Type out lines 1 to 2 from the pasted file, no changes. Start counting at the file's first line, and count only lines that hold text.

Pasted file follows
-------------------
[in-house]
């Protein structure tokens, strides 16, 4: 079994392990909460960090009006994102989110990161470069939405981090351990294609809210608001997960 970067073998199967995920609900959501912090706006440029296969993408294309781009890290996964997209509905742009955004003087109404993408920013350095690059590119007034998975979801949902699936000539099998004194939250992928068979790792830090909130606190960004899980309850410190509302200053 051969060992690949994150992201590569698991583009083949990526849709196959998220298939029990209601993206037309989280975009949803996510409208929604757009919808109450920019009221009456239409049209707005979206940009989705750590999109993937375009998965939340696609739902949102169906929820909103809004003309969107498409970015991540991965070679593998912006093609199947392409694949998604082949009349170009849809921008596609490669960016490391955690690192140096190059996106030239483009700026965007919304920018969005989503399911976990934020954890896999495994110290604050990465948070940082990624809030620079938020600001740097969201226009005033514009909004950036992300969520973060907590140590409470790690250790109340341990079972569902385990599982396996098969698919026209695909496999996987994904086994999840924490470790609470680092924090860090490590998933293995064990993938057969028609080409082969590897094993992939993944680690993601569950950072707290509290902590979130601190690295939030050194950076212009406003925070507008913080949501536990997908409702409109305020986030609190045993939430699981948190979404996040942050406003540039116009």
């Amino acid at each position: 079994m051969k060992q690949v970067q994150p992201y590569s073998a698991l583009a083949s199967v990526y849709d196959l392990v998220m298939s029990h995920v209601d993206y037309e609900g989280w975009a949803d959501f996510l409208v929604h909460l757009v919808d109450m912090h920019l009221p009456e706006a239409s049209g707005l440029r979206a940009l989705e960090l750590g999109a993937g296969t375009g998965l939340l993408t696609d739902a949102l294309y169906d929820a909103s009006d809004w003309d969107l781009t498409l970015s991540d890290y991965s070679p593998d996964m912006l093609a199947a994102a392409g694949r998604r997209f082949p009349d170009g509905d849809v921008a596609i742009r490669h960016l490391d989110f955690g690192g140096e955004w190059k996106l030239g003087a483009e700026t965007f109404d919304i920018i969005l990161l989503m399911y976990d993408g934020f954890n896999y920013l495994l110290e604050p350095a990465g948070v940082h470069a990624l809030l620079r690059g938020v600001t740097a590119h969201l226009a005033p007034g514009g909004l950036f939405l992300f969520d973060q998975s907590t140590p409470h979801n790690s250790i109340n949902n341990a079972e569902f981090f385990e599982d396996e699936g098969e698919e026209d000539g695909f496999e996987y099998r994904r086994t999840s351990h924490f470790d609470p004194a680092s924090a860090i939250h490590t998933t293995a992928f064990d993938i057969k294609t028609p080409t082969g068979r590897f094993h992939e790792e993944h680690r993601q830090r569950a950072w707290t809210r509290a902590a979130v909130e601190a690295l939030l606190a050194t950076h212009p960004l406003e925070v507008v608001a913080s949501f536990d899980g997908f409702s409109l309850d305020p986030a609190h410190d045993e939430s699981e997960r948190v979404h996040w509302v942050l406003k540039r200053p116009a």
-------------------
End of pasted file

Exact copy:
[in-house]
């Protein structure tokens, strides 16, 4: 079994392990909460960090009006994102989110990161470069939405981090351990294609809210608001997960 970067073998199967995920609900959501912090706006440029296969993408294309781009890290996964997209509905742009955004003087109404993408920013350095690059590119007034998975979801949902699936000539099998004194939250992928068979790792830090909130606190960004899980309850410190509302200053 051969060992690949994150992201590569698991583009083949990526849709196959998220298939029990209601993206037309989280975009949803996510409208929604757009919808109450920019009221009456239409049209707005979206940009989705750590999109993937375009998965939340696609739902949102169906929820909103809004003309969107498409970015991540991965070679593998912006093609199947392409694949998604082949009349170009849809921008596609490669960016490391955690690192140096190059996106030239483009700026965007919304920018969005989503399911976990934020954890896999495994110290604050990465948070940082990624809030620079938020600001740097969201226009005033514009909004950036992300969520973060907590140590409470790690250790109340341990079972569902385990599982396996098969698919026209695909496999996987994904086994999840924490470790609470680092924090860090490590998933293995064990993938057969028609080409082969590897094993992939993944680690993601569950950072707290509290902590979130601190690295939030050194950076212009406003925070507008913080949501536990997908409702409109305020986030609190045993939430699981948190979404996040942050406003540039116009």